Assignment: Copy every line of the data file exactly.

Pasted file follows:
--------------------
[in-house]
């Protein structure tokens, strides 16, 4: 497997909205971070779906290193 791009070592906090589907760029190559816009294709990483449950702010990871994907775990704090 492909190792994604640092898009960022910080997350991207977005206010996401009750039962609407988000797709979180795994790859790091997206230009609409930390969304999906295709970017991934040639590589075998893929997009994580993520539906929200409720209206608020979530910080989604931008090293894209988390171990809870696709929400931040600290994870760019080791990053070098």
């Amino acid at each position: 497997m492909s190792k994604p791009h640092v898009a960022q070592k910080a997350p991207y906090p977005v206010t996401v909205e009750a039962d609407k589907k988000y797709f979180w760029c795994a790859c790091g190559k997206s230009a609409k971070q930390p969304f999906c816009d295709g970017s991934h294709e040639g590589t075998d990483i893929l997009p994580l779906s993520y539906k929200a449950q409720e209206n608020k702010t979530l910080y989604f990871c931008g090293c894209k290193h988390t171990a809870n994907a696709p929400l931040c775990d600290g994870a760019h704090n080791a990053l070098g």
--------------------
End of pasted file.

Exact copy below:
[in-house]
């Protein structure tokens, strides 16, 4: 497997909205971070779906290193 791009070592906090589907760029190559816009294709990483449950702010990871994907775990704090 492909190792994604640092898009960022910080997350991207977005206010996401009750039962609407988000797709979180795994790859790091997206230009609409930390969304999906295709970017991934040639590589075998893929997009994580993520539906929200409720209206608020979530910080989604931008090293894209988390171990809870696709929400931040600290994870760019080791990053070098």
């Amino acid at each position: 497997m492909s190792k994604p791009h640092v898009a960022q070592k910080a997350p991207y906090p977005v206010t996401v909205e009750a039962d609407k589907k988000y797709f979180w760029c795994a790859c790091g190559k997206s230009a609409k971070q930390p969304f999906c816009d295709g970017s991934h294709e040639g590589t075998d990483i893929l997009p994580l779906s993520y539906k929200a449950q409720e209206n608020k702010t979530l910080y989604f990871c931008g090293c894209k290193h988390t171990a809870n994907a696709p929400l931040c775990d600290g994870a760019h704090n080791a990053l070098g």